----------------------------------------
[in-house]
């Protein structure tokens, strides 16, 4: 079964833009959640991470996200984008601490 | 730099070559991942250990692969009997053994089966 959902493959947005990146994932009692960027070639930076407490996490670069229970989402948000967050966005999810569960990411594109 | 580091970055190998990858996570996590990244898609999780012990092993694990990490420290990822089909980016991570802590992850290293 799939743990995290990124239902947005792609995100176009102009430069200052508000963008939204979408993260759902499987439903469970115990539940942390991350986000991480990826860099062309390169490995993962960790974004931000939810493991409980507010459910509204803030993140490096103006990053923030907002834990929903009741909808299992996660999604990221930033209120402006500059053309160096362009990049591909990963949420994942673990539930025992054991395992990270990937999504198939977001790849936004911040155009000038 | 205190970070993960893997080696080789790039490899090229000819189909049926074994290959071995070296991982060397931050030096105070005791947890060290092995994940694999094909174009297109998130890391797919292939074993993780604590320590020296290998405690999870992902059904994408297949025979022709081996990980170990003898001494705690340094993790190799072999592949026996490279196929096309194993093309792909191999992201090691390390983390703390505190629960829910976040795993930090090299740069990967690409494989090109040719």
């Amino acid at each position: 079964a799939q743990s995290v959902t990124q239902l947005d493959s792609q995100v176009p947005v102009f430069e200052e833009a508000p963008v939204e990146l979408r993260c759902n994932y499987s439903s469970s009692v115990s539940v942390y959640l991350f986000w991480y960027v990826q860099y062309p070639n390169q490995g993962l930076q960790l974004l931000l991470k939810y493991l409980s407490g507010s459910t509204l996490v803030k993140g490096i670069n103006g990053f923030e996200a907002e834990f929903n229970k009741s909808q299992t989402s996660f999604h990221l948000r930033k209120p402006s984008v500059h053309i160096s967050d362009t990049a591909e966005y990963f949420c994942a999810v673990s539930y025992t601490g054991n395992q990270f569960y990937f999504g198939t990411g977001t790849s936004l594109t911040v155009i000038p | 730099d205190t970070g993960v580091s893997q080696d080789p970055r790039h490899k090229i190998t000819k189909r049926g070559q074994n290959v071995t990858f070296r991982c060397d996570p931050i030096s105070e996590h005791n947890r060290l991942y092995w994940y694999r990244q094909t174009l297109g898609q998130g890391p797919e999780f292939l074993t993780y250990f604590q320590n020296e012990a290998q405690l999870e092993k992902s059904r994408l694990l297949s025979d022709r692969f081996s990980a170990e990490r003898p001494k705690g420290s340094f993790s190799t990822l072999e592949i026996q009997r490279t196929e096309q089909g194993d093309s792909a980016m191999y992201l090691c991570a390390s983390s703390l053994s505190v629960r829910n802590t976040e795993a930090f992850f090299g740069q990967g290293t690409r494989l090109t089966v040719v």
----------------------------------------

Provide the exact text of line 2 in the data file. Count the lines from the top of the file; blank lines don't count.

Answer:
């Protein structure tokens, strides 16, 4: 079964833009959640991470996200984008601490 | 730099070559991942250990692969009997053994089966 959902493959947005990146994932009692960027070639930076407490996490670069229970989402948000967050966005999810569960990411594109 | 580091970055190998990858996570996590990244898609999780012990092993694990990490420290990822089909980016991570802590992850290293 799939743990995290990124239902947005792609995100176009102009430069200052508000963008939204979408993260759902499987439903469970115990539940942390991350986000991480990826860099062309390169490995993962960790974004931000939810493991409980507010459910509204803030993140490096103006990053923030907002834990929903009741909808299992996660999604990221930033209120402006500059053309160096362009990049591909990963949420994942673990539930025992054991395992990270990937999504198939977001790849936004911040155009000038 | 205190970070993960893997080696080789790039490899090229000819189909049926074994290959071995070296991982060397931050030096105070005791947890060290092995994940694999094909174009297109998130890391797919292939074993993780604590320590020296290998405690999870992902059904994408297949025979022709081996990980170990003898001494705690340094993790190799072999592949026996490279196929096309194993093309792909191999992201090691390390983390703390505190629960829910976040795993930090090299740069990967690409494989090109040719």